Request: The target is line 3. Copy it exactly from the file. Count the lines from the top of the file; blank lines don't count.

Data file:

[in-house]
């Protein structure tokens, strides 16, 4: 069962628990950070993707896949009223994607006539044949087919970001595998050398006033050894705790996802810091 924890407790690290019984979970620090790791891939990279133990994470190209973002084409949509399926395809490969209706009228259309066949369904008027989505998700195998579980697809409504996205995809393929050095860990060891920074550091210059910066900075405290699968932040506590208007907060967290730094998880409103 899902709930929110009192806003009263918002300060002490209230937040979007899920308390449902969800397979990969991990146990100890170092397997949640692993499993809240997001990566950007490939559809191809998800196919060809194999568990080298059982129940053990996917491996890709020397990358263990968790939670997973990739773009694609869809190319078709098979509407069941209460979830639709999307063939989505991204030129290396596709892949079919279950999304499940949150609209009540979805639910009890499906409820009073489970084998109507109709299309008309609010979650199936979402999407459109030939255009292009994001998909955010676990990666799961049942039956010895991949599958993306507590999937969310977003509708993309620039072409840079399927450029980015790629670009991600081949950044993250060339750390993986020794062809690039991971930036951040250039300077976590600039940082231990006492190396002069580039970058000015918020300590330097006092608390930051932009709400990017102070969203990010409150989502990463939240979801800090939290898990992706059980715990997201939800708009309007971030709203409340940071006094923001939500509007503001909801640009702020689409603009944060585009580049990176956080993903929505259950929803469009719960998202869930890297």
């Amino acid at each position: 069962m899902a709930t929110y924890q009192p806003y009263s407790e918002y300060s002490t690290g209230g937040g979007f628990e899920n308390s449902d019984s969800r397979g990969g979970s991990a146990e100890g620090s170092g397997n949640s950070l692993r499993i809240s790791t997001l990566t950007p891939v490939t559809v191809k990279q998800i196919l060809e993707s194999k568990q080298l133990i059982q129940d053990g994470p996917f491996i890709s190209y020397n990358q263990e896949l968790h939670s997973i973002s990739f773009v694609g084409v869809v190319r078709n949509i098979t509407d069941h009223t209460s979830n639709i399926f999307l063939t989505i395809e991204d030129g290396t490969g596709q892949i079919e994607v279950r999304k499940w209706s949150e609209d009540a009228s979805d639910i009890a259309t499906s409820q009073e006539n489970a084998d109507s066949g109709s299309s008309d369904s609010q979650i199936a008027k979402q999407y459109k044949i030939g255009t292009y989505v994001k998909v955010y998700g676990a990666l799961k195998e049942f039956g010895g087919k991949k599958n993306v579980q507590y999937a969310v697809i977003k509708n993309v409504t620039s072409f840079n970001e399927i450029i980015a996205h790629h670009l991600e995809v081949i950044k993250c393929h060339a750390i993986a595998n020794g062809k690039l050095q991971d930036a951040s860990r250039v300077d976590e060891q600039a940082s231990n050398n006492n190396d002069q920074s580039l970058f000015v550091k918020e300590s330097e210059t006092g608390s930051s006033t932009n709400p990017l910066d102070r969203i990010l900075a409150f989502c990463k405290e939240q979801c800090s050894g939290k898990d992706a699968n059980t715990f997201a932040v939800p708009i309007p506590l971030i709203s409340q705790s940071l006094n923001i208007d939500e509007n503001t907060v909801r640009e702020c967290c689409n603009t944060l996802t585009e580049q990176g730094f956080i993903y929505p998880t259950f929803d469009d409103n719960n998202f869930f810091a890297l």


């Amino acid at each position: 069962m899902a709930t929110y924890q009192p806003y009263s407790e918002y300060s002490t690290g209230g937040g979007f628990e899920n308390s449902d019984s969800r397979g990969g979970s991990a146990e100890g620090s170092g397997n949640s950070l692993r499993i809240s790791t997001l990566t950007p891939v490939t559809v191809k990279q998800i196919l060809e993707s194999k568990q080298l133990i059982q129940d053990g994470p996917f491996i890709s190209y020397n990358q263990e896949l968790h939670s997973i973002s990739f773009v694609g084409v869809v190319r078709n949509i098979t509407d069941h009223t209460s979830n639709i399926f999307l063939t989505i395809e991204d030129g290396t490969g596709q892949i079919e994607v279950r999304k499940w209706s949150e609209d009540a009228s979805d639910i009890a259309t499906s409820q009073e006539n489970a084998d109507s066949g109709s299309s008309d369904s609010q979650i199936a008027k979402q999407y459109k044949i030939g255009t292009y989505v994001k998909v955010y998700g676990a990666l799961k195998e049942f039956g010895g087919k991949k599958n993306v579980q507590y999937a969310v697809i977003k509708n993309v409504t620039s072409f840079n970001e399927i450029i980015a996205h790629h670009l991600e995809v081949i950044k993250c393929h060339a750390i993986a595998n020794g062809k690039l050095q991971d930036a951040s860990r250039v300077d976590e060891q600039a940082s231990n050398n006492n190396d002069q920074s580039l970058f000015v550091k918020e300590s330097e210059t006092g608390s930051s006033t932009n709400p990017l910066d102070r969203i990010l900075a409150f989502c990463k405290e939240q979801c800090s050894g939290k898990d992706a699968n059980t715990f997201a932040v939800p708009i309007p506590l971030i709203s409340q705790s940071l006094n923001i208007d939500e509007n503001t907060v909801r640009e702020c967290c689409n603009t944060l996802t585009e580049q990176g730094f956080i993903y929505p998880t259950f929803d469009d409103n719960n998202f869930f810091a890297l």